Those who worship “market forces” hate concentration of power in a few hands when those hands are democratically elected, but they don’t see that giant corporations are dictatorships with their power often far more centralised than governments’. The lack of responsiveness and inefficiency of centralised rule is true of giant corporations, just as it is often true of governments. What makes them different is that governments are (usually) elected and must satisfy their voters or they are voted out. In a business you don’t get to vote your boss out.

    As I say, the market is important. For the sake of a healthy society we need find a way to prevent the growth of super-powerful monopolies that destroy the market. Any ecologist knows that a diverse ecology is more healthy and stable than a monoculture. The same is true of our markets. Small businesses are our biggest employers. They keep the economy going. Giant corporations all too often misuse their power to distort the market, corrupt politicians, and destroy the environment and the economy.

    We need to get it through the heads of those who idolise the market that giant corporations are the enemy of the open market. They close it and kill off competition and reduce efficiency.

    Small business and government are not without fault, but at least we have a chance of controlling them.

  4. Kaye Lee

    “New modelling from the Parliamentary Budget Office reveals the likely impact on government revenue and household budgets of an increase in the GST to 12.5 per cent, or a broadening of the current 10 per cent GST base.

    It shows the government would raise about $14 billion a year by broadening the GST base or raising the rate to 12.5 per cent.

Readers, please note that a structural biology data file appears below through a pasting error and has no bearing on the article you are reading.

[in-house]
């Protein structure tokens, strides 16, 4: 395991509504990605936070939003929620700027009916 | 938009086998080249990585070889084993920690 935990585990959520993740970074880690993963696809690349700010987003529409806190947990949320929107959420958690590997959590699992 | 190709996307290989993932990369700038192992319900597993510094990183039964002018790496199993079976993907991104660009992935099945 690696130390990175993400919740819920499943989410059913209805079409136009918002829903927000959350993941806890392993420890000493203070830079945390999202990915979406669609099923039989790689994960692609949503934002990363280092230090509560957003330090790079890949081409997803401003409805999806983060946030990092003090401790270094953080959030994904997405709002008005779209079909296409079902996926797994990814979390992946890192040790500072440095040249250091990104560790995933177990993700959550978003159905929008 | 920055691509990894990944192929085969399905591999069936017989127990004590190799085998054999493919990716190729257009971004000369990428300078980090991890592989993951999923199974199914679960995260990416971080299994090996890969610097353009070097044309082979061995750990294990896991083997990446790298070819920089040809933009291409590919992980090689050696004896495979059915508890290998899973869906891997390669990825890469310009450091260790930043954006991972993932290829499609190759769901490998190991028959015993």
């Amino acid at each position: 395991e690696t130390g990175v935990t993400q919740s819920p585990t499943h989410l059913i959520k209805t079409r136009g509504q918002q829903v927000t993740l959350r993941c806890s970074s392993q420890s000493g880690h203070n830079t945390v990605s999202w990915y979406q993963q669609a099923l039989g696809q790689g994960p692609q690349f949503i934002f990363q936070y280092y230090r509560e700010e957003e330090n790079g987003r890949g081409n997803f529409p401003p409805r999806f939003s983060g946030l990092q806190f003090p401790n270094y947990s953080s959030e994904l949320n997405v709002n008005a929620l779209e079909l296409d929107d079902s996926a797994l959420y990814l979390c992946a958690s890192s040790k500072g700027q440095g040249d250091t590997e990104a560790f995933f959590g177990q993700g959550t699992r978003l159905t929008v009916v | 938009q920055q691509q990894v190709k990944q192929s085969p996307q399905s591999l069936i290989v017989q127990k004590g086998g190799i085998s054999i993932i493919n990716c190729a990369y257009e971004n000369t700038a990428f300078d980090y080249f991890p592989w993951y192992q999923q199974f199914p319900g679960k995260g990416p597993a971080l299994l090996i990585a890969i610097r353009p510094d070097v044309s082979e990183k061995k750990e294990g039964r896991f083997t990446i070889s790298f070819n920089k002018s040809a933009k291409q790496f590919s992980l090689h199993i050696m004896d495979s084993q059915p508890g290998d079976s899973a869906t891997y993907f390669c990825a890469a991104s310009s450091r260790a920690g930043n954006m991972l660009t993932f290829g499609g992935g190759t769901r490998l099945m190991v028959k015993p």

It estimates a carbon price of $28 per tonne would raise the same amount.

    The modelling also shows if the GST base was broadened it would cost the average household about $48 a week, and if the rate was raised to 12.5 per cent it would cost households less, at $23 a week.

    But a carbon price of $28 per tonne would cost households less than both options – just $10-15 a week on average – while raising the same amount of revenue for the government, it shows.”

    Oh but we can’t have a job destroying carbon tax because it’s bad for business. Let’s get the money from pensioners instead.

    Everyone who fell for the “axe the tax” crap should be hanging their heads in shame. If Shorten can’t use this to advantage then he may as well give up now.

  5. Kaye Lee

    A Pew survey conducted in 40 countries found that a majority of respondents were concerned about the threat of climate change and wanted their governments to be more proactive about mitigating its effects.